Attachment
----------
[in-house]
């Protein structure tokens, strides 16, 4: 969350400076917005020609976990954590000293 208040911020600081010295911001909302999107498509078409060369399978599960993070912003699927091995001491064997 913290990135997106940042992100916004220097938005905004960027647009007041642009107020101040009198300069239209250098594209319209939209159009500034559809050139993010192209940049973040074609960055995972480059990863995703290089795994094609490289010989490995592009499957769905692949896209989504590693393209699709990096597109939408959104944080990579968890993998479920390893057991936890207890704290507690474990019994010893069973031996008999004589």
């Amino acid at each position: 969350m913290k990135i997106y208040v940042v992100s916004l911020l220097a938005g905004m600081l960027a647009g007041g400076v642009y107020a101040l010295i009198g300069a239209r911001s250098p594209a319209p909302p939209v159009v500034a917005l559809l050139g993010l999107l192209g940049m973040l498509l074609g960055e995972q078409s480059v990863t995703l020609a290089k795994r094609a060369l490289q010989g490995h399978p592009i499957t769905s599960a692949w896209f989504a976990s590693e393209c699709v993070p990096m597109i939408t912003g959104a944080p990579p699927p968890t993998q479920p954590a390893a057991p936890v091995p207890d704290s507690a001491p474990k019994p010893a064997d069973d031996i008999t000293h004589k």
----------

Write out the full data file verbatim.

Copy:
[in-house]
């Protein structure tokens, strides 16, 4: 969350400076917005020609976990954590000293 208040911020600081010295911001909302999107498509078409060369399978599960993070912003699927091995001491064997 913290990135997106940042992100916004220097938005905004960027647009007041642009107020101040009198300069239209250098594209319209939209159009500034559809050139993010192209940049973040074609960055995972480059990863995703290089795994094609490289010989490995592009499957769905692949896209989504590693393209699709990096597109939408959104944080990579968890993998479920390893057991936890207890704290507690474990019994010893069973031996008999004589």
């Amino acid at each position: 969350m913290k990135i997106y208040v940042v992100s916004l911020l220097a938005g905004m600081l960027a647009g007041g400076v642009y107020a101040l010295i009198g300069a239209r911001s250098p594209a319209p909302p939209v159009v500034a917005l559809l050139g993010l999107l192209g940049m973040l498509l074609g960055e995972q078409s480059v990863t995703l020609a290089k795994r094609a060369l490289q010989g490995h399978p592009i499957t769905s599960a692949w896209f989504a976990s590693e393209c699709v993070p990096m597109i939408t912003g959104a944080p990579p699927p968890t993998q479920p954590a390893a057991p936890v091995p207890d704290s507690a001491p474990k019994p010893a064997d069973d031996i008999t000293h004589k």